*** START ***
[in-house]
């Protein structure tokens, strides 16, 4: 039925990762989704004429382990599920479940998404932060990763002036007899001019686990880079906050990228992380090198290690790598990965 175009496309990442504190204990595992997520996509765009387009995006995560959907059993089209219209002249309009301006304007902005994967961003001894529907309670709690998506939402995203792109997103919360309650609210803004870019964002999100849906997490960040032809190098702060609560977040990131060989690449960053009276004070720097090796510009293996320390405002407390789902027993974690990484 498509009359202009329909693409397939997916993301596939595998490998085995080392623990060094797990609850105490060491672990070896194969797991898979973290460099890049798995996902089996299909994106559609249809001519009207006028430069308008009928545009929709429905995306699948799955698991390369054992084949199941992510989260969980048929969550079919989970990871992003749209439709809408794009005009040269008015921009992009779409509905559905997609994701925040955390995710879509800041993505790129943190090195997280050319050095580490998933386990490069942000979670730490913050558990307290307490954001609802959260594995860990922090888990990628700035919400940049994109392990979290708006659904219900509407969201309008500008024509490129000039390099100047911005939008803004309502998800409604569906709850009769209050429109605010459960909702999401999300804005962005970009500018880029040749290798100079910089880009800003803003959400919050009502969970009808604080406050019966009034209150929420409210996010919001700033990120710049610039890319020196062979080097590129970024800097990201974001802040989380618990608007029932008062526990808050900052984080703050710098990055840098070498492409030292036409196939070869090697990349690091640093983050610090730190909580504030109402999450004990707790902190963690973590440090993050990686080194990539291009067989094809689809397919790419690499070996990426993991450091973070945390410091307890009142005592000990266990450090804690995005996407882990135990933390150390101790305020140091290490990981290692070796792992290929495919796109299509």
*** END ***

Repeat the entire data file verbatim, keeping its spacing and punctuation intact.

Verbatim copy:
[in-house]
């Protein structure tokens, strides 16, 4: 039925990762989704004429382990599920479940998404932060990763002036007899001019686990880079906050990228992380090198290690790598990965 175009496309990442504190204990595992997520996509765009387009995006995560959907059993089209219209002249309009301006304007902005994967961003001894529907309670709690998506939402995203792109997103919360309650609210803004870019964002999100849906997490960040032809190098702060609560977040990131060989690449960053009276004070720097090796510009293996320390405002407390789902027993974690990484 498509009359202009329909693409397939997916993301596939595998490998085995080392623990060094797990609850105490060491672990070896194969797991898979973290460099890049798995996902089996299909994106559609249809001519009207006028430069308008009928545009929709429905995306699948799955698991390369054992084949199941992510989260969980048929969550079919989970990871992003749209439709809408794009005009040269008015921009992009779409509905559905997609994701925040955390995710879509800041993505790129943190090195997280050319050095580490998933386990490069942000979670730490913050558990307290307490954001609802959260594995860990922090888990990628700035919400940049994109392990979290708006659904219900509407969201309008500008024509490129000039390099100047911005939008803004309502998800409604569906709850009769209050429109605010459960909702999401999300804005962005970009500018880029040749290798100079910089880009800003803003959400919050009502969970009808604080406050019966009034209150929420409210996010919001700033990120710049610039890319020196062979080097590129970024800097990201974001802040989380618990608007029932008062526990808050900052984080703050710098990055840098070498492409030292036409196939070869090697990349690091640093983050610090730190909580504030109402999450004990707790902190963690973590440090993050990686080194990539291009067989094809689809397919790419690499070996990426993991450091973070945390410091307890009142005592000990266990450090804690995005996407882990135990933390150390101790305020140091290490990981290692070796792992290929495919796109299509």